A Question From David

When I was a fresher, a second-year called David Codrington asked this, “Do you just want to just follow the cycle of life? Go to school, get married, have children then die?” I remember just mumbling something incoherent for answer. At 19 and fresh at uni, my future thinking consist of whether I’m going to the Underground or just catching the latest flick next weekend (yes, I vaguely do have future planning of jobs etc, my secondary school teacher did a pretty good job about that). But now, at the grand old age of 31, I have a proper answer to that question.

Dear David, I actually did go in and join the cycle of life of going to school, to graduate school, then work. Then I found love, got married, have children and is now a full time mom to two lovely children. And so far it has served me well. I got lucky I guess. Or maybe it is just a case of preparing myself well. For example, while I love my husband very much I also know that marriage is not something you can take for granted. You need to work at it. You don’t just say “I do” and it will be happily ever after. No, it doesn’t work like that. To find happiness, you have to be willing to work on it. What do we like, dislike, what do we want out of life, out of each other? How we can compromise, what can we compromise? Sure there will be days you’d feel like packing it in, there’ll be days you feel like a princess. But as long as the two of you still share the same goals, ideas and ideals, (and he’s not abusive) it is worth fighting for.

As for career, it started out good. I’m pretty sure that if I stick at it, I’d probably be at a position that I projected myself to be. However, things don’t always go according to plan. I have kids and opted out of the rat race. I am not sure when and if I go back though I don’t close that door; never say never. But really, I have two beautiful, happy, healthy children and since so many can not have one of their own, having a child is not a right, it is a privilege. Thus, I don’t want to lose any of their milestones like being there to see their first time they can lift their head, roll about, crawl, sit, walk, etc. Besides, at work, anyone is replaceable. Some might be worse, some might be better. But my children will only have 1 mother for their entire life. Surely motherhood is a much more important job.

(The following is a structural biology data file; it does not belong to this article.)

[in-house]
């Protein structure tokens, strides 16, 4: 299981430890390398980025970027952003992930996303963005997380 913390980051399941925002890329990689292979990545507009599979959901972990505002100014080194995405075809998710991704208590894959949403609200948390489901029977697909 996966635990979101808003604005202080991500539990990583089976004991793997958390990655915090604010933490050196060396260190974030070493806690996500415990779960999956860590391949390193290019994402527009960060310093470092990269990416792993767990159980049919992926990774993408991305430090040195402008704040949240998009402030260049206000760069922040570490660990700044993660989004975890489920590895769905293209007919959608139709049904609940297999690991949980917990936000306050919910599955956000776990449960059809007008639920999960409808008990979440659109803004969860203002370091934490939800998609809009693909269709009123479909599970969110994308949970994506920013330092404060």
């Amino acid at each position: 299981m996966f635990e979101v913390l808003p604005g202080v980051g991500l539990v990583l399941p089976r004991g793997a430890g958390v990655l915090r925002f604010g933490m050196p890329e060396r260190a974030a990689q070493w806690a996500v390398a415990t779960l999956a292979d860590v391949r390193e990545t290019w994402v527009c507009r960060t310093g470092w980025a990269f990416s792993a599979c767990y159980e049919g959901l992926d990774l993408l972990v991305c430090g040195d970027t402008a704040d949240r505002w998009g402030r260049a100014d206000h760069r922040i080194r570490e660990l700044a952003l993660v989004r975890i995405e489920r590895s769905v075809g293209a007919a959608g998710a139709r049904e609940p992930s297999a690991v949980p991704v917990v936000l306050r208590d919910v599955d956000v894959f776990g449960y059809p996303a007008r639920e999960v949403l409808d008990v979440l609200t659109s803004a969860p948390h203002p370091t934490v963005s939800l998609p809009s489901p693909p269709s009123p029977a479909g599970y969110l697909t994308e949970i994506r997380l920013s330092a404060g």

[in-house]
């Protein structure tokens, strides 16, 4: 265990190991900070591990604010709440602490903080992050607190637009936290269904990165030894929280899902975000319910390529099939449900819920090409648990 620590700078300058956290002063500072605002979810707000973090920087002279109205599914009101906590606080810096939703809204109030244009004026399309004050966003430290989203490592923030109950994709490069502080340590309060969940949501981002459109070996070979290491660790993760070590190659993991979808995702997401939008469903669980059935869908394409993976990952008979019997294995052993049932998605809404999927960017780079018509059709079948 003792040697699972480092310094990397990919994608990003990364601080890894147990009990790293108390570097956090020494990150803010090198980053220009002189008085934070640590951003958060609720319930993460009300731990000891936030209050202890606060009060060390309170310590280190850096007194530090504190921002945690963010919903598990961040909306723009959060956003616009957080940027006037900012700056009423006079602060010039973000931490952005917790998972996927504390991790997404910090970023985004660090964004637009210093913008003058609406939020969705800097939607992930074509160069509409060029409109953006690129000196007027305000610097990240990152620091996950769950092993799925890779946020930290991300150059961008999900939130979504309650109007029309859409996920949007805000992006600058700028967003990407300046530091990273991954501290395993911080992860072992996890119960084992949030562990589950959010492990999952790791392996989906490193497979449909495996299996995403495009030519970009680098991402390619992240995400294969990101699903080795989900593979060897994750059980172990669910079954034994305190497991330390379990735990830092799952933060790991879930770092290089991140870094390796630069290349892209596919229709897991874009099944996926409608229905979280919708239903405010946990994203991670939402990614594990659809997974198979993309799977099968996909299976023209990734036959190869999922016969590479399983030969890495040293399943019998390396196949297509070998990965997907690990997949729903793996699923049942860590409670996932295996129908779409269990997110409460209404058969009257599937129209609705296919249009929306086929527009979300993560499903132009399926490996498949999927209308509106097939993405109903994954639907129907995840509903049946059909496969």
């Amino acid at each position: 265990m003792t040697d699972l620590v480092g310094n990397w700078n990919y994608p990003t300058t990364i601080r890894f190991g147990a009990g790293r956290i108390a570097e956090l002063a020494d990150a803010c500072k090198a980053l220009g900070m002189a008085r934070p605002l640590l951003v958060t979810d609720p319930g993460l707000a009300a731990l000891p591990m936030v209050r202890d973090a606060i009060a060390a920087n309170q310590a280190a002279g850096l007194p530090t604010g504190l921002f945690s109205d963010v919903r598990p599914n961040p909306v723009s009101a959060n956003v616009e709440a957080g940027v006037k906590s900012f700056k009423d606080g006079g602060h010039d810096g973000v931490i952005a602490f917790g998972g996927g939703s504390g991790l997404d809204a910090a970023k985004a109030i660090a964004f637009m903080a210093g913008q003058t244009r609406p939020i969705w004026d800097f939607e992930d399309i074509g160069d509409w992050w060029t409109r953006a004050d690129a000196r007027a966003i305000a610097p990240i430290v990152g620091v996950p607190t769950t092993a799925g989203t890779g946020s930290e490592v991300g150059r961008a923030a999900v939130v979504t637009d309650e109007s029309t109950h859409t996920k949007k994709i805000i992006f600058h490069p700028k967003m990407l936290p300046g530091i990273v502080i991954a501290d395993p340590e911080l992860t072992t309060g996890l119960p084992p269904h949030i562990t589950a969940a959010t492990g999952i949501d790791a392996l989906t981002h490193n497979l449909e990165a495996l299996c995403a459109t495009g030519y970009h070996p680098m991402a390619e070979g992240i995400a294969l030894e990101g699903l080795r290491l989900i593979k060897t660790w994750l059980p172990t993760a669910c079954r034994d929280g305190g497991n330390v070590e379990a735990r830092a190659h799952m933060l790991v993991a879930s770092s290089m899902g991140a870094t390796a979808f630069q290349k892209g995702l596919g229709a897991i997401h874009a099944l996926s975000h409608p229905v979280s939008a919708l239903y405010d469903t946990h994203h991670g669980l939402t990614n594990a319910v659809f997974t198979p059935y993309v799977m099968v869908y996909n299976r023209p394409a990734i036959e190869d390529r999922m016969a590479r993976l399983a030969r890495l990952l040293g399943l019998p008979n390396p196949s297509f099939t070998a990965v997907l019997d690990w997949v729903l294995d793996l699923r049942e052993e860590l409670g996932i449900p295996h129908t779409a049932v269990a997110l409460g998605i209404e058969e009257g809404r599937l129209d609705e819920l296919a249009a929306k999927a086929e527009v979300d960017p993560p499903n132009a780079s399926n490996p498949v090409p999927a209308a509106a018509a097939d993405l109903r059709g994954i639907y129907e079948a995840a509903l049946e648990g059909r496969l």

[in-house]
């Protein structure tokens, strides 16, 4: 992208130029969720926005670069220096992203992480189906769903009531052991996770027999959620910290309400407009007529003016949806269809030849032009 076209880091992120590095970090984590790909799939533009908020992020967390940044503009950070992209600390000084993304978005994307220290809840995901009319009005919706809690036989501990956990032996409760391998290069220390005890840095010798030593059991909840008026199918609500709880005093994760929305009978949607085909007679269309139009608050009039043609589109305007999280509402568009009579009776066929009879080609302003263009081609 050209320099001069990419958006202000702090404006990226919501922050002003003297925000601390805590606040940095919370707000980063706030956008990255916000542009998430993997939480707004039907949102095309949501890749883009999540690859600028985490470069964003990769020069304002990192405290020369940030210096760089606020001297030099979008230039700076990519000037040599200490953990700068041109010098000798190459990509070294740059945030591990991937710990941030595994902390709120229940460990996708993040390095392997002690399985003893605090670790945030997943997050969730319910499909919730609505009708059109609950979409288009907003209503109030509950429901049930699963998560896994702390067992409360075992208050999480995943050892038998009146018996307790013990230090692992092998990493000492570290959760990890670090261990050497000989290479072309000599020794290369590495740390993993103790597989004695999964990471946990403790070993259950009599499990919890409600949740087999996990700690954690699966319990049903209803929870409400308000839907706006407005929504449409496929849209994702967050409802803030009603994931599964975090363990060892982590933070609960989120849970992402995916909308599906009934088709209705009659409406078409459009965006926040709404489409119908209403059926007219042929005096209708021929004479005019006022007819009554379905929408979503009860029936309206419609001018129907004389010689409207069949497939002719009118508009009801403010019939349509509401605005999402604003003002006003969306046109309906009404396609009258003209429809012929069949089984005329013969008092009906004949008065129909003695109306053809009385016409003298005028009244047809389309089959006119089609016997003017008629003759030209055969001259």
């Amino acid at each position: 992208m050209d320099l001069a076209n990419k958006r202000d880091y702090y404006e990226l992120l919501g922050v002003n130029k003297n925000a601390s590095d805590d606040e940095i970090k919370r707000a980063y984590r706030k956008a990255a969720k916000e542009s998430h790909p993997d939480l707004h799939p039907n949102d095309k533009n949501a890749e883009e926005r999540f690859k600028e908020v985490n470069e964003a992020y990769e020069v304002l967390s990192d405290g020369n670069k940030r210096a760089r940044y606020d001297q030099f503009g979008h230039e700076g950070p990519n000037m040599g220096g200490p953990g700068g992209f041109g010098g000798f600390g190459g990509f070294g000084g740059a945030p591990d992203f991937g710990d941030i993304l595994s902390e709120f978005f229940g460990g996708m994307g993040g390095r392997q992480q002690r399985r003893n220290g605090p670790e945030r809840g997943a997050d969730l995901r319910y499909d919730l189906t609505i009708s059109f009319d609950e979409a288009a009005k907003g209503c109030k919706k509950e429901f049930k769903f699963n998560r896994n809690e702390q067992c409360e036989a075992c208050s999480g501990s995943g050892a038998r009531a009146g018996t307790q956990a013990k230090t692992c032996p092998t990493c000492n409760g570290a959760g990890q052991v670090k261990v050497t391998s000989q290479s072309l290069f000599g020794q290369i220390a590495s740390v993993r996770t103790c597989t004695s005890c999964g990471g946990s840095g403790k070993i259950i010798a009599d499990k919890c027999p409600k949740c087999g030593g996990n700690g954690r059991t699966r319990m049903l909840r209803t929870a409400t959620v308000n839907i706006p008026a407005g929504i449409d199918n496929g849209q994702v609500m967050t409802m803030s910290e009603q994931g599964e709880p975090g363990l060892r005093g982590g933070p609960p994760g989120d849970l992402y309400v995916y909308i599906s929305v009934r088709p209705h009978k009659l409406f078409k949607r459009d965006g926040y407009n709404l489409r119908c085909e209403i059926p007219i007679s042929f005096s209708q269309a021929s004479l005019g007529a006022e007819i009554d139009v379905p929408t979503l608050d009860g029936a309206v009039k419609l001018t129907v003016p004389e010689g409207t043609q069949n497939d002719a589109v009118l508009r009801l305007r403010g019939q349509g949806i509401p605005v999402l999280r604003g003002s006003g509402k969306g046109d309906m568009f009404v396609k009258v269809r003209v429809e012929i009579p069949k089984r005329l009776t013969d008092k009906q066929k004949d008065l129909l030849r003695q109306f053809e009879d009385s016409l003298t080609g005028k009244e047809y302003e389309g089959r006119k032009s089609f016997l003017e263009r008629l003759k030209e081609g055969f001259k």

And about death… well, that’s about the only sure thing in life isn’t? So really, the question should be how well do you want to life your live? Is your live on earth going to be a beneficial, fruitful one? Are you going to make it better or at least die trying?

I would. I’d give it a shot. I have to.

Ok, so I may not have been married for very long nor is my children are all grown up. I don’t know what the future would be like, but I do know that there are others before me, who been through the cycle and have a pretty good life at the end of it. My parents’ marriage is still going on strong as ever. They have problems, they make mistakes, but that doesn’t stop them from living. Their offspring may not be the greatest achievers – none of us won the Olympics – but I think we turned out ok. If we keep trying to be a better person, I have good faith that my cycle could be just as good if not better.

So, to answer your question, yes, I would like to be part of that cycle. It is worth it. If you haven’t joined in, give it a shot David, you might just like it.


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